Make a Bigger Impact

These are actions with a reasonably fast pay back for a church with medium energy usage, used a few times a week.  Most actions cost more and require more time and thought.  Some require some specialist advice and/or installers. They are often good next steps for those churches with the time and resources to move on further towards net zero.  When considering these options, it is recommended to take a holistic and whole building approach so as to balance how people use the building as well as making soft & hard changes to the building.   

You can use the Net Zero Carbon Checklist (Word) or Net Zero Carbon Checklist (pdf) to help review the carbon emissions of your church building(s) and identify actions that can be taken to help reduce energy use and associated carbon emissions. 

PLEASE NOTE:  Many of the suggestions below require consent and it is recommended to seek advice as early as possible.  If the church is of historic or architectural interest, you will need to seek advice from a professional and the Connexional Conservation officer before work commences.    

Click here to move onto DOWN TO NET ZERO. 

The Building
  1. If you have an uninsulated, easy-to-access roof void, consult with your Quinquennial Inspector about insulating the roof void(s).* 

  2. If you have problematic draughts from your doors, and a door curtain wouldn’t work, consult with your Quinquennial Inspector about installing a secondary glazed door within your porch, or even a draught-lobby.*

  3. Consider creating one or more smaller spaces for smaller events that can be heated separately.* 

  4. Consider fabric wall-hangings or panels, with an air gap behind, as a barrier between people and cold walls.*

Ecochurch has produced guidance on Insulation, Double Glazing and Draught-Proofing

PLEASE NOTE:  Many of the suggestions below require consent and it is recommended to seek advice as early as possible.  If the church is of historic or architectural interest, you will need to seek advice from a professional or the Connexional Conservation officer.  

Heating and Lighting
  1. Learn how your building heats/cools and the link to comfort, by using data loggers with good guidance.

  2. Improve your heating zones and controls, so you only warm the areas you are using.

  3. Install TRVs on radiators in meeting rooms & offices, to allow you to control them individually.

  4. Consider under-pew electric heaters and/or infra-red radiant panel heaters*, which keep people warm without trying to heat the whole church space. Radiant panels are especially good for specific spaces like chapels and transepts, which you might want warm when you don’t need the whole church to be warm.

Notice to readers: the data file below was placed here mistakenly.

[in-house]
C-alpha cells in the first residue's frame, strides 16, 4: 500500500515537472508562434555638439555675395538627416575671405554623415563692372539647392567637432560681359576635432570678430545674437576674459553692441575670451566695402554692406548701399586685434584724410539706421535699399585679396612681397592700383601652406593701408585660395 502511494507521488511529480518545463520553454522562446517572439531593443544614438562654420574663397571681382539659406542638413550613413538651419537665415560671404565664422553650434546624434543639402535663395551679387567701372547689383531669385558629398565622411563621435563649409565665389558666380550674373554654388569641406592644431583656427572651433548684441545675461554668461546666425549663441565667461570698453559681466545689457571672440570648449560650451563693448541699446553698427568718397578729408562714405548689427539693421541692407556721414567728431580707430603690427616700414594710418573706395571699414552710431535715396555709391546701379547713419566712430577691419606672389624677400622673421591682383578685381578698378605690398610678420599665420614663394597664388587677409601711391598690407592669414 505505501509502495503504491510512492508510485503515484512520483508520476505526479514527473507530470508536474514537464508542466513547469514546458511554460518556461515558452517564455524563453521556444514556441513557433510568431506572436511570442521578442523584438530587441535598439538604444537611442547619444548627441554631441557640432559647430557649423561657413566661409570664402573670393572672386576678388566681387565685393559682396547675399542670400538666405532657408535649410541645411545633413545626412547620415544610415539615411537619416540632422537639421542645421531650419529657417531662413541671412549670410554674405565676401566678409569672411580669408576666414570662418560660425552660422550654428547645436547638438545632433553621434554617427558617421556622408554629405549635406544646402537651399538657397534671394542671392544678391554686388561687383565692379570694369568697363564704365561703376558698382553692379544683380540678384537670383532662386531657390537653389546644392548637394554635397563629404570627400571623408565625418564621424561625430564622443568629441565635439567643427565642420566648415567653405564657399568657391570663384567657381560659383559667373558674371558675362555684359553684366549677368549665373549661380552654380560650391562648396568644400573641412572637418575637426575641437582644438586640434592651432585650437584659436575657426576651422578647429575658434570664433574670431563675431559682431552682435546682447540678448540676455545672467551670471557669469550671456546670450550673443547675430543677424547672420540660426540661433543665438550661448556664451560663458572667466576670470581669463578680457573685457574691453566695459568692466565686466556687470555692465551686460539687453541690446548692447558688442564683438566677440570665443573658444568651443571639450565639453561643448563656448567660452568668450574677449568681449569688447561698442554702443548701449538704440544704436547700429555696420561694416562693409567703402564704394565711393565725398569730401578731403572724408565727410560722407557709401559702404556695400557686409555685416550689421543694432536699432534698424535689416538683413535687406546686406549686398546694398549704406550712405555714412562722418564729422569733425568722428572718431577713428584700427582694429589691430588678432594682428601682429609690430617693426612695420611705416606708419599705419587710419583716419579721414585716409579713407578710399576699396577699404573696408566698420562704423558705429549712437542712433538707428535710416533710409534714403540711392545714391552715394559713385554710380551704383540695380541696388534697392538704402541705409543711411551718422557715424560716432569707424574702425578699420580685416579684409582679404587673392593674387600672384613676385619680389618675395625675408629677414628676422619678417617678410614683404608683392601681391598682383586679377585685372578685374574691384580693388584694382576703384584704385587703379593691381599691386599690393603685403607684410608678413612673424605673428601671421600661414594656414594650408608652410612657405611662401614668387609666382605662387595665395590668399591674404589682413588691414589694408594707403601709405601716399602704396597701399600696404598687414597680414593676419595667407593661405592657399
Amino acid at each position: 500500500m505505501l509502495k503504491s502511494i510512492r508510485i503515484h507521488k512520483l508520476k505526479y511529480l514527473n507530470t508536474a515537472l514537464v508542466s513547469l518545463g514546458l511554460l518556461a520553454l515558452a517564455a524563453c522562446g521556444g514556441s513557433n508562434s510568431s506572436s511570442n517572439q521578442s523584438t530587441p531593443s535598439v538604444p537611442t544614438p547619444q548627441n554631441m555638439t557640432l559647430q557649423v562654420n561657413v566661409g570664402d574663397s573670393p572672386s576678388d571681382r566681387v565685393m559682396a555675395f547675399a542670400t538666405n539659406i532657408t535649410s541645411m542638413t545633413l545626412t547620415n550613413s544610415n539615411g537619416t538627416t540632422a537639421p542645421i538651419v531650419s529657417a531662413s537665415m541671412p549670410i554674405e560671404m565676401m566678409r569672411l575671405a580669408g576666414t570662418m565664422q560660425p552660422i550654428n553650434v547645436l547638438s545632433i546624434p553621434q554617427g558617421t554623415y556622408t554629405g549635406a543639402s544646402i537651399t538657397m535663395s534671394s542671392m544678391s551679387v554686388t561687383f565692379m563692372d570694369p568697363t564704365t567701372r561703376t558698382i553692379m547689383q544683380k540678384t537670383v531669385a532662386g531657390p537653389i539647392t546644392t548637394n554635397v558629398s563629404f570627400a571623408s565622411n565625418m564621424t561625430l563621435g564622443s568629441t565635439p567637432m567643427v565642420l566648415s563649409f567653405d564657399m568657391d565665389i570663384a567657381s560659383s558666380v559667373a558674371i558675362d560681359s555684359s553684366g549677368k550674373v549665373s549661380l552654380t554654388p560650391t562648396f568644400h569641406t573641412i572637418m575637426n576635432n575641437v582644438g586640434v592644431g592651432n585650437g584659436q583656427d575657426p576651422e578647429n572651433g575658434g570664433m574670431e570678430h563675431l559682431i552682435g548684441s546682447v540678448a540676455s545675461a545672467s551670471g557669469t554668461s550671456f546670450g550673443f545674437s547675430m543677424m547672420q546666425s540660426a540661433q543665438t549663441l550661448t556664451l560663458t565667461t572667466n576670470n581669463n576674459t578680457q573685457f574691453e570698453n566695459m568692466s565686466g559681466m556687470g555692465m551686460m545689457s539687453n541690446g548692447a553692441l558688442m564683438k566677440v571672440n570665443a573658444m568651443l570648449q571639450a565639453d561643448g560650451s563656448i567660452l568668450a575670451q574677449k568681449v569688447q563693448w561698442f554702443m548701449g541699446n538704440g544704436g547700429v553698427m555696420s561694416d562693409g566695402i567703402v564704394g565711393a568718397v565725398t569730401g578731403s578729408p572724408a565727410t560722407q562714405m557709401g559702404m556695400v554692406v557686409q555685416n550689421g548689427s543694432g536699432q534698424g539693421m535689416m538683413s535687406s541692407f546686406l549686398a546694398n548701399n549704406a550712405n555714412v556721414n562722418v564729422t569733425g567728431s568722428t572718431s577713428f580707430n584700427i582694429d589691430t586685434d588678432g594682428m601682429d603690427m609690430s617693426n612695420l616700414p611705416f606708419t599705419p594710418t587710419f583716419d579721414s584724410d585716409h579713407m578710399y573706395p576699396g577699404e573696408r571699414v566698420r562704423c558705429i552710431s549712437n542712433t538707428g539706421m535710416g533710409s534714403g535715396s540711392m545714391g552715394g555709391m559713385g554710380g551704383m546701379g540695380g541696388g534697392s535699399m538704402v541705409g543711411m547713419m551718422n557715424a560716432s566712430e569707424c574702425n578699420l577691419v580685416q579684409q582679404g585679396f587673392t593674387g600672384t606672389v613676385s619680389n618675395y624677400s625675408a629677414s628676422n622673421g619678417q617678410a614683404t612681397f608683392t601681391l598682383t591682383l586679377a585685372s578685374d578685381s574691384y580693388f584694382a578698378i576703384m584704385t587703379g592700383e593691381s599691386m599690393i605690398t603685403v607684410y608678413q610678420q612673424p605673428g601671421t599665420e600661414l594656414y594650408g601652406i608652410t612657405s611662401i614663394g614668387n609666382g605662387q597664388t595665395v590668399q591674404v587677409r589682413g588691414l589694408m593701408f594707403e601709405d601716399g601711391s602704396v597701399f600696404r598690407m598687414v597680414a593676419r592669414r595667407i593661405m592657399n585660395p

5. If you have radiators, install a magnetic sediment “sludge” filter to extend the life of the system.

  6. Consider thermal and/or motion sensors to automatically light the church when visitors come in, for security lights, and for kitchens and WCs.

  7. Install an energy-saving device such as Savawatt on your fridge or other commercial appliances.

  8. Get your energy supplier to install a smart meter, to better measure the energy you use.

EcoChurch have produced guidance on:

PLEASE NOTE:  Some of the suggestions below require consent and it is recommended to seek advice as early as possible.  If the church is of historic or architectural interest, you will need to seek advice from a professional or the Connexional Conservation officer.  

People and Policies

Vary service times with the seasons, for example, in winter meet early afternoon when the building is warmer.

Manses

Energy Saving Trust has energy advice for homes.   It includes guidance for:

As well, Historic England has produced a Practical Guidance on Energy Efficiency for homes.  

Further Resources

Greenspec has a useful schedule of green building materials manufacturers and comparison with carbon output during "cradle to grave" of materials.

Historic Environment Scotland have produced a Guide for the Retrofit of Traditional Buildings.   

The Renewable Energy Centre has some guidance and a list of contractors for renewable energy.

 Our Christian Calling to Care for Creation is guidance from The Church in Wales on environmental issues.  

Case Studies

Old Weston Methodist Church

Bromborough Methodist Church

Kingsway Methodist Church

Little Neston Methodist Church

Norley Methodist Church

Wollaston Methodist Church

Greasby Methodist Church

Knutsford Methodist Church

 Examples from the Church of England

Back to Net Zero Carbon

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